Ramon Castro's season-ending injury will give Tyler Flowers a chance to prove his worth to the White Sox — at least, in a backup role. But his recent struggles against left-handers could be a red flag for an offense already lagging against them.
As Pierzynski's backup, Castro's job was to play against about 90 percent of the left-handed starters the White Sox faced. It was the perfect role for Blastro, as he crushed lefties to the tune of a .928 OPS in 45 plate appearances before getting hurt.
With Blastro ready to dispose of left-handers with authority, Pierzynski has faced a southpaw just 44 times (seven starts) this season. In those 44 plate appearances, he owns a .244/.295/.415 slash line — small sample, I know, but hardly encouraging for a guy who has had poor numbers against lefties in the last three seasons.
The Blastro-Pierzynski tandem worked about as well as possible given Pierzynski's glaring lack of power. Pierzynski's .090 ISO is lower than that of Ronny Cedeno and Emilio Bonifacio, but he hasn't been the offensive liability he was in 2010 (.299 wOBA, which is awful). While his .317 wOBA, when adjusted for league and park, is below average, it's manageable.
Add in Blastro's penchant for demolition of baseballs thrown by left hands and the offense coming from behind the plate was hardly bad.
Enter Flowers, who owns a fine .258/.387/.498 line with 15 home runs for Charlotte. That should be encouraging, but a look into his lefty-righty splits instead yields discouragement.
Now, before we all freak out, Flowers has only had 59 at-bats against lefties in 2011. But in those 59 at-bats, Flowers has a .202/.356/.339 line (.695 OPS) with two home runs, 10 walks and 21 strikeouts. We're getting into extremely volatile territory with what follows after the comma, but that translates into a .173/.268/.280 line with the White Sox.
The good news is that Flowers hasn't been *that* bad against lefties in his minor league career. In 2010, he held a .236/.352/.449 slash line, and in years before that his OPS against lefties never fell below 1.000. So these 59 at-bats may be due to some bad luck in a small sample size.
The bad news, though, is that Flowers hasn't been tested against major-league left-handers. He has all of 13 MLB plate appearances against lefties, hardly enough to tell us — or him — anything.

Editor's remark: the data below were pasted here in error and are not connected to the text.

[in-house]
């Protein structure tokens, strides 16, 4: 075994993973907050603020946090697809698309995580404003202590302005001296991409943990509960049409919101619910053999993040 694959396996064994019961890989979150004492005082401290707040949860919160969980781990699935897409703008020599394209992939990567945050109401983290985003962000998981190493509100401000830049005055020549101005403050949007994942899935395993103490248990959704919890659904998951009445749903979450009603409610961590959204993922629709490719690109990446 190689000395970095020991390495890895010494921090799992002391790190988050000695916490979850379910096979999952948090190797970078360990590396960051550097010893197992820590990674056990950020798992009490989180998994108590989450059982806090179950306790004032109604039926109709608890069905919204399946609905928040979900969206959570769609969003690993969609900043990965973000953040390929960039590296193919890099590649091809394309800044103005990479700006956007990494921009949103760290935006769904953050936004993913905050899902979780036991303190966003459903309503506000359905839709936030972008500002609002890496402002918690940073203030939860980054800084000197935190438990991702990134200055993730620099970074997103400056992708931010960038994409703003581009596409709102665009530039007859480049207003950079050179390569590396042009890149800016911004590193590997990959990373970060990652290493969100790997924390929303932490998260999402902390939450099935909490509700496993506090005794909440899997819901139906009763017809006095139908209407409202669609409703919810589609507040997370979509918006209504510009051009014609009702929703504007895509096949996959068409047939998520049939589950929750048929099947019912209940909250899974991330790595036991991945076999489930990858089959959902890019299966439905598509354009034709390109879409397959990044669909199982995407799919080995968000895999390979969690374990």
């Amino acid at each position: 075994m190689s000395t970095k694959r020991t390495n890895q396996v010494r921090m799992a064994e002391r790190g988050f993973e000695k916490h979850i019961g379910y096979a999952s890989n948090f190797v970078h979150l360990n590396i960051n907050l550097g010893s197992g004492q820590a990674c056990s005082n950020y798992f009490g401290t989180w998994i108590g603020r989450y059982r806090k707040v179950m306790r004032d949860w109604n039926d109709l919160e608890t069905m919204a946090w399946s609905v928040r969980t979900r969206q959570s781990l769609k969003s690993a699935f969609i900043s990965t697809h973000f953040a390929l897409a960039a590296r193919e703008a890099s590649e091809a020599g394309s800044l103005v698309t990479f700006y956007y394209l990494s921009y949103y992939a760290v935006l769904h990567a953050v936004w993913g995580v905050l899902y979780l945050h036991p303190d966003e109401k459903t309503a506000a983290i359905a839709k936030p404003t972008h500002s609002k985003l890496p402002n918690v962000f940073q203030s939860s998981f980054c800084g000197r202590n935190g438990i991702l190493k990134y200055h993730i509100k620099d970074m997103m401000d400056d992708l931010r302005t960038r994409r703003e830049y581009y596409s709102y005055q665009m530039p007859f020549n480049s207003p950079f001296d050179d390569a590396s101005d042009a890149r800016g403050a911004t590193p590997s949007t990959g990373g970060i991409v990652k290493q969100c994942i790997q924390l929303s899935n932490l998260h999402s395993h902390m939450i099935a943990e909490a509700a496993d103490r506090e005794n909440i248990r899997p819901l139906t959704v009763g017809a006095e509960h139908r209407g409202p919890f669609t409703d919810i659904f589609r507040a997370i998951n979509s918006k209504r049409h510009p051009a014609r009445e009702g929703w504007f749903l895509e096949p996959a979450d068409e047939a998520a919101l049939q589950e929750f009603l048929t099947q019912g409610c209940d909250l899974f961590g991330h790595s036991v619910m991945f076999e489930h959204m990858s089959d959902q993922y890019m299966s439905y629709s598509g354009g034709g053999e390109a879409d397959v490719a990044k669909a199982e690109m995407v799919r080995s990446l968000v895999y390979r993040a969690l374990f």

A handful more plate appearances against lefties in Charlotte maybe could've pulled Flowers out of southpaw struggles, but he won't get that chance. Instead of facing prospects and journeyman quadruple-A pitchers (the famed "replacement-level player"), Flowers will have to try to fix his struggles (or pray for a regression) against major-league lefties.
The other option is to play Pierzynski against left-handers and insert Flowers against right-handers — those that Ozzie Guillen determines his young catcher can handle. This may be the best option, as it'll give Flowers an opportunity to maximize his offensive potential while protecting against his left-handed struggles in case they weren't just due to a small sample.
I would have to guess Flowers will face more righties than Castro (three starts vs. LH) did, but somebody has to start at catcher against lefties. If it's Pierzynski, that's another hole in an offense that already owns a .674 OPS against lefties this season. But if it's Flowers, there exists a strong possibility it still is a hole.
Unfortunately, somebody has to start at catcher against left-handers for the White Sox. And it can no longer be Ramon Castro.
In other news: Be sure to check out Chuck Garfien's interview with Mark Buehrle this evening on CSN. He's posted some of the quotes from Inside Look at Sox Drawer, with this being just one sample:
The rumor circulating around Buehrle’s hometown of St. Charles, Missouri all these years is that there was a technical snafu. He and his friend Mark Bauer both tried out for the team, both of their names were apparently listed as “Mark B” on the tryout sheet, and both years the coaches mixed them up, putting the wrong Mark B. on the team.
“I was pretty much going to give up baseball,” Buehrle said in an interview for Inside Look: Mark Buehrle, which debuts Sunday at 9:30pm on CSN. “Mom and Dad said to me, ‘We didn’t raise a quitter, we want you to go out for one more year.’ I told them I didn’t make it my freshman and sophomore years, which are the easier teams, I’m not going to make varsity. But I went out there junior year, I made the team and here I am.”